Thankfully, MassDOT listened, and the plan now is to maintain two-way bicycle travel, throughout construction - even though car traffic to Cambridge will be detoured the entire time! Construction will occur in several phases to permit work on different parts of the bridge, and during each phase the lane configuration will shift positions. Most of the time, bicyclists will enjoy dedicated bike lanes, though sometimes will share sidewalk space with pedestrians. We understand the very tight space constraints during construction, and we thank MassDOT for doing the best they can for bicyclists.
We are concerned, however, with the connections to local roadways and the Charles River paths on both sides of the river, both during and after construction. No plans have been shown for how those connections will work, especially as the lane configuration on the bridge shifts from side to side. These connections, especially in Charles Circle on the Boston side, and to the paths on the Cambridge side, are already challenging without the added complexity of construction. The project engineers do not seem to have a plan for involving advocates in these all-important designs, which could compromise bicyclist and pedestrian (and motorist) safety. Click here to see MassBike's formal comment letter to MassDOT.
We hope (and have requested) that MassDOT will continue the collaborative effort that led to the current design for the bridge as the designs for these critical connections move forward.
Though it was not the focus of this hearing, it should be noted that bicycle and pedestrian advocates, including MassBike, continue to encourage MassDOT to rethink the Boston-bound side of the bridge to better provide for future bicyclist and pedestrian needs.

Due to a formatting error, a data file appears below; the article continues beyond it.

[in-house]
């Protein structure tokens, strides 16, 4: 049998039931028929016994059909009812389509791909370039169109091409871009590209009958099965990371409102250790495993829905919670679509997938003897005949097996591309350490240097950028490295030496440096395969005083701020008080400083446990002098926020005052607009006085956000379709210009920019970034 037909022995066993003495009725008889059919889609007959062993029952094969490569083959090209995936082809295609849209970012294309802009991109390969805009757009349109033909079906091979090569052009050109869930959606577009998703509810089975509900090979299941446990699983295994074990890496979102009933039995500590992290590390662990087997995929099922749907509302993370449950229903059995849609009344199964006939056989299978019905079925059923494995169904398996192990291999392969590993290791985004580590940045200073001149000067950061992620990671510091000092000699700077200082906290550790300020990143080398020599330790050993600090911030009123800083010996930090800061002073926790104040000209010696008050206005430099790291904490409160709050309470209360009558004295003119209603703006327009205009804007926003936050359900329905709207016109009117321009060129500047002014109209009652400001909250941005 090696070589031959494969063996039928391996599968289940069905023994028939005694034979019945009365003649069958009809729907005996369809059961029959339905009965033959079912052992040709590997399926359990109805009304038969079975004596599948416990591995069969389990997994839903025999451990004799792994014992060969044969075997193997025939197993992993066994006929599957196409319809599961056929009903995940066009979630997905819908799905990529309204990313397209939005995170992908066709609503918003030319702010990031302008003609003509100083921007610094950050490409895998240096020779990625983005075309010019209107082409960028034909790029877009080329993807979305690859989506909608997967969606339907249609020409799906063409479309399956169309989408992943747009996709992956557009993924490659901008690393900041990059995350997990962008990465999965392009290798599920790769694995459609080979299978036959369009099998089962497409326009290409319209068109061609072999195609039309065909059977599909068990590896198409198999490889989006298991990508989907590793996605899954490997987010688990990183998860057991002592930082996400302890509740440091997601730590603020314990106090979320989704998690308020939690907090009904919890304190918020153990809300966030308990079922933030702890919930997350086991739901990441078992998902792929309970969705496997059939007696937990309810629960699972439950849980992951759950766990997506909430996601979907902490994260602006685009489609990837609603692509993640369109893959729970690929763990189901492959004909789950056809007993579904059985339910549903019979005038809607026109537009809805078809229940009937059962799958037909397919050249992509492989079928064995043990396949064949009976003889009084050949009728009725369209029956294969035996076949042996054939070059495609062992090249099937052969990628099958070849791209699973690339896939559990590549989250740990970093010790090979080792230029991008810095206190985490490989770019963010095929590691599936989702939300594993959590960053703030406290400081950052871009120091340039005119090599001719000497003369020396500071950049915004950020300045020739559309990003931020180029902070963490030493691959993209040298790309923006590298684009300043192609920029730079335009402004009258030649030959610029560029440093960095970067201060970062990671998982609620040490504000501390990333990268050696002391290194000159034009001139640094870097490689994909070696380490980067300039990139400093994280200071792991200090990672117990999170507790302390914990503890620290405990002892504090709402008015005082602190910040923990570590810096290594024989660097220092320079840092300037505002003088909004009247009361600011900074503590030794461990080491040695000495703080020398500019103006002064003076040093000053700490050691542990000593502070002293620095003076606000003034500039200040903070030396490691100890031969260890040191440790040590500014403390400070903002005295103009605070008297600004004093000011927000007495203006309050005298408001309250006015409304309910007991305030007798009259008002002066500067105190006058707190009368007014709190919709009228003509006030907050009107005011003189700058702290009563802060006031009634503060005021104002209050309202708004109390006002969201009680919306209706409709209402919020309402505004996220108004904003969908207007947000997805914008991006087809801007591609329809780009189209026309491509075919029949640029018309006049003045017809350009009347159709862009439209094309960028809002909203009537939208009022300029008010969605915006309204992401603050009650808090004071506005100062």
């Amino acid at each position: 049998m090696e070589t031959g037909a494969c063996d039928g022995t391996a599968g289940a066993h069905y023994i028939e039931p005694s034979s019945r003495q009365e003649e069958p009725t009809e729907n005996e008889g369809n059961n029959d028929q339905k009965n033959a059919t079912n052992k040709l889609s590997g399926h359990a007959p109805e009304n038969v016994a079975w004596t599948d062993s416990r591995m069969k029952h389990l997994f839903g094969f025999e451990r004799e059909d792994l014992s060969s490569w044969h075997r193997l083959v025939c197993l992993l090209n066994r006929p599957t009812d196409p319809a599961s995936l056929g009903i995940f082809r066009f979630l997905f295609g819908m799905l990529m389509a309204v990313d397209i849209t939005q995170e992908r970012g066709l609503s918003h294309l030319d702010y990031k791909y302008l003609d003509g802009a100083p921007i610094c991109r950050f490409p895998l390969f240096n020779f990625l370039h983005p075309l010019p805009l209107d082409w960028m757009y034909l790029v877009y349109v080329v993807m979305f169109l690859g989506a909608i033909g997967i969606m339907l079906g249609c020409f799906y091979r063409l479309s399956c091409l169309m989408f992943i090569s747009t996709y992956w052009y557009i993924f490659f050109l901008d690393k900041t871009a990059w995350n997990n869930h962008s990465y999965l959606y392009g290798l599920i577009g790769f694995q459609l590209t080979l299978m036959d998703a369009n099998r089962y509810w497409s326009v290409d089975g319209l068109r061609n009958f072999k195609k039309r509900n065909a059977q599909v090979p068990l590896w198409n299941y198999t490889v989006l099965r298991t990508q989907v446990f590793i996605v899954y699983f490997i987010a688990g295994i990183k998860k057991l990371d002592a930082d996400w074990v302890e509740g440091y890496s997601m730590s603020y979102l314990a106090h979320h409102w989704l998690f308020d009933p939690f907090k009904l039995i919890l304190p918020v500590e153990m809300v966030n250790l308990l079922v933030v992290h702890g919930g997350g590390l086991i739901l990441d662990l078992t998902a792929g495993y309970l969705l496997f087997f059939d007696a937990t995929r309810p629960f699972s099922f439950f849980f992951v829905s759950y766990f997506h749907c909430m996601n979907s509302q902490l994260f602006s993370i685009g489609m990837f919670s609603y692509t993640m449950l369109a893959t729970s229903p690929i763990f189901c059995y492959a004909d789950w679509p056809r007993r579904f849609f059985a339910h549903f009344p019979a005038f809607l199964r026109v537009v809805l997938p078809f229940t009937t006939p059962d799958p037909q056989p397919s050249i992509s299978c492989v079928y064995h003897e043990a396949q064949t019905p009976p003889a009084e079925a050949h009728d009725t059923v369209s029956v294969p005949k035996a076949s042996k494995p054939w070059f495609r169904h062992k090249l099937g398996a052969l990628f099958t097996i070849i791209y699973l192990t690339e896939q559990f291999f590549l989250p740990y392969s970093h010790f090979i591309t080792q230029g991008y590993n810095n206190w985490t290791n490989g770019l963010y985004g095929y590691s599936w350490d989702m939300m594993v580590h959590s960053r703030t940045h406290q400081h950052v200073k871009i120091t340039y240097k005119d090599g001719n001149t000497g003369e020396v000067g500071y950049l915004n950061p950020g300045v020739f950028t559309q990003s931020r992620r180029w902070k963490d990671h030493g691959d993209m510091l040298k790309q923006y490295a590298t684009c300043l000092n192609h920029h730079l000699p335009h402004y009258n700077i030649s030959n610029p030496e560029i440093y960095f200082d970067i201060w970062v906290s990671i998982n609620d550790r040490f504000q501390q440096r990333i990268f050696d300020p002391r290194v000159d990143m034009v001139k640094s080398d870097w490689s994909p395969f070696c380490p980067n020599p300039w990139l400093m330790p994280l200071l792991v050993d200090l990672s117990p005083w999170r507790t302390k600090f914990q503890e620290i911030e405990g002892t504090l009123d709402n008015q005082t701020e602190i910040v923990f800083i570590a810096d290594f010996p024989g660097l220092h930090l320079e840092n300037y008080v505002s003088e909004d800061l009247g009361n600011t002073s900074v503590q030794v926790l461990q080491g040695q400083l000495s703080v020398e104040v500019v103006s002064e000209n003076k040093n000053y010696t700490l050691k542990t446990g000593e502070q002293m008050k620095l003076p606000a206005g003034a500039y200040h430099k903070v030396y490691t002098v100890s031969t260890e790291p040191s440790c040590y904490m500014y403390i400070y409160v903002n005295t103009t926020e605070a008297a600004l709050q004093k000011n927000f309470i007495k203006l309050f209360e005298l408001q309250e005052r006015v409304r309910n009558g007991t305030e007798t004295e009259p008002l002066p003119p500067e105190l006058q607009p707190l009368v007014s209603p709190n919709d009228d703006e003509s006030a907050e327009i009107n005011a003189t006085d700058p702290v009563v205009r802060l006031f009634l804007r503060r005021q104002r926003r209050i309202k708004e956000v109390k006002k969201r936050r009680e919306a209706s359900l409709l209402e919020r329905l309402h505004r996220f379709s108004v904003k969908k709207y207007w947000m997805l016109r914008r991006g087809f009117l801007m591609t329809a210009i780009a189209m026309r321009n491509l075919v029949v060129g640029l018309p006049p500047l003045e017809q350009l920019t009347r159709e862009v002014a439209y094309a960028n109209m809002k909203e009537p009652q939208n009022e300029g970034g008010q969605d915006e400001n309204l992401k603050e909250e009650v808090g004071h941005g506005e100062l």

The Summit could not have come at a better time. On Saturday, April 13th (two days after the event), the Senate debated and then voted on a five-year, $800 million per year transportation package. This is much more than the $500 million bill passed by the House, which Governor Deval Patrick has threatened to veto since it falls so far short of his ten-year, $1.2 billion per year plan.
Transportation for Massachusetts, a coalition of organizations including MassBike and WalkBoston, released a statement on the Senate's transportation bill. Here is an excerpt:
As passed, the bill makes progress by closing yearly budget shortfalls and begins to address our significant maintenance backlog. However, it does not provide sufficient funding to move our transportation system into the 21st century. The bill’s revenue projections are too optimistic and the total funds insufficient.
Because two different versions of the bill were passed by the separate chambers, they will now go to a conference committee. The differences will have to be worked out, and MassBike is hopeful that the end result will do two things:
- Restore dedicated funding for shared-use paths, and ensure that biking and walking are included in everyday road and bridge projects.
- Maintain, or ideally increase, the Senate's bottom line funding for transportation - though the latter seems unlikely.
Finally, we asked Summit attendees to ask their legislators to support specific pieces of bike/pedestrian safety legislation, which you can find here. Because the Legislature's focus so far this session has been on funding, the first public hearings for these bills have not yet been scheduled. We'll let you know just as soon as that happens.
As always, we are going to count on your support to call up your legislators and tell them that these issues matter. We will be issuing action alerts as the need arises so that the needs of bicyclists don't get lost in the broader legislative conversation. Thanks as always, we couldn't do it without you.